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UI studies impact of marijuana on driving

TRUCE will never endorse impaired driving for any reason. However understanding the RELATIVE impairment in driving related to alcohol, cannabis and in combination is of great importance in establishing sound policies and laws.

Researchers at the Univ. of Iowa’s National Advanced Driving Simulator – the only publicly owned high tech device of its kind – carried out the study, sponsored by National Highway Traffic Safety Administration, National Institute of Drug Abuse, and the Office of National Drug Control Policy, as part of a larger ongoing project.

“’Alcohol is the most common drug present in the system in roadside stops by police; cannabis is next, and cannabis is often paired with alcohol below the legal limits,’ said Tim Brown, research scientist at NADS and co-author. ‘So: Is alcohol an issue? Is cannabis an issue? We know alcohol is an issue, but is cannabis an issue or is cannabis an issue when paired with alcohol? We tried to find out.’

Once in the simulator—a 1996 Malibu sedan mounted in a 24-ft diameter dome—the drivers were assessed on weaving within the lane, how often the car left the lane, and the speed of the weaving. Drivers with only alcohol in their systems showed impairment in all three areas while those strictly under the influence of vaporized cannabis only demonstrated problems weaving within the lane.”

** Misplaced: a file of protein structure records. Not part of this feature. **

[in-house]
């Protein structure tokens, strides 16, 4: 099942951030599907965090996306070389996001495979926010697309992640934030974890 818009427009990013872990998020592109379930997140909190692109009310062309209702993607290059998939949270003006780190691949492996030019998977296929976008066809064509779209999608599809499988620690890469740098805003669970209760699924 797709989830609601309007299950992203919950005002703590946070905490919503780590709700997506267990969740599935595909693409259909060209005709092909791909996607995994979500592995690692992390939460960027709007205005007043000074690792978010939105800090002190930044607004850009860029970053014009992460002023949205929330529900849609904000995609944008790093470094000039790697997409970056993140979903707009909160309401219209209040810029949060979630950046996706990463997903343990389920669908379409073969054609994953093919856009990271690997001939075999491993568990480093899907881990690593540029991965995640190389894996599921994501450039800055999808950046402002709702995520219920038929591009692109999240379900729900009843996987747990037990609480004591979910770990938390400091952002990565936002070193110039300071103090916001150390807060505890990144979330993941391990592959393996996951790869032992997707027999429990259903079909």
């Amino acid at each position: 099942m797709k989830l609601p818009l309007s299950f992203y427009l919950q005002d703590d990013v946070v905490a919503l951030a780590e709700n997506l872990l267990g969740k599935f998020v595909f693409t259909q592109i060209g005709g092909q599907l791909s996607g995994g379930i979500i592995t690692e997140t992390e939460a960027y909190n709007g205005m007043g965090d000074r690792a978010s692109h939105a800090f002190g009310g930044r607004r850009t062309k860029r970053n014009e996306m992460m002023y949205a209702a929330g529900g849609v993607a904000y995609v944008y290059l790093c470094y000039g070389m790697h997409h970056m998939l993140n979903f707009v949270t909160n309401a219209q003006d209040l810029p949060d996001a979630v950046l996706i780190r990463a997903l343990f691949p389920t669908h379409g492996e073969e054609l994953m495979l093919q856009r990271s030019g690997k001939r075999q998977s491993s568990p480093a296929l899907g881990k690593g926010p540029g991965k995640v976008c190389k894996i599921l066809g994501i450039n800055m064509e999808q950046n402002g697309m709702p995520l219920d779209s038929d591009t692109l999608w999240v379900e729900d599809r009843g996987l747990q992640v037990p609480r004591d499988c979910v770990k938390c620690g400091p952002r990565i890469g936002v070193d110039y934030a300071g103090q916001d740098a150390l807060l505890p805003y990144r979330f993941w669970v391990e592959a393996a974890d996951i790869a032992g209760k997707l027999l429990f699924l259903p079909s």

In other words, the cannabis users showed less overall impairment, i.e., they weren’t impaired on two of the three scales used.

Further, although not “twice as bad” as alcohol, using both impacted driving more than alcohol alone, so along with not drinking and driving, most especially do NOT drink, smoke and drive. Ever.

“Drivers with blood concentrations of 13.1 ug/L THC showed increased weaving that was similar to those with a .08 breath alcohol concentration, the legal limit in most states. The legal limit for THC in Washington and Colorado is 5 ug/L.

The study also found that analyzing a driver’s oral fluids can detect recent use of marijuana but is not a reliable measure of impairment.

‘Everyone wants a Breathalyzer which works for alcohol because alcohol is metabolized in the lungs,’ says Andrew Spurgin, a postdoctoral research fellow with the UI College of Pharmacy. ‘But for cannabis this isn’t as simple due to THC’s metabolic and chemical properties’.”

That is, cannabis IMPAIRMENT is both more subtle and harder to determine than alcohol impairment.

These findings are consistent with other studies we’ve reviewed, and are nicely controlled. Since 2015, other studies continue to delve into the matter of how best to determine possible cannabis impairment as a practical matter out in the world, and while no truly satisfactory answers have been recognized to date, we see signs of progress on the technical side.

Meanwhile, state laws remain in flux given the lack consensus.

#MMJ #Research #Driving #DUI #Alcohol #UTpol #TRUCE    

See full article – UI studies impact of marijuana on driving


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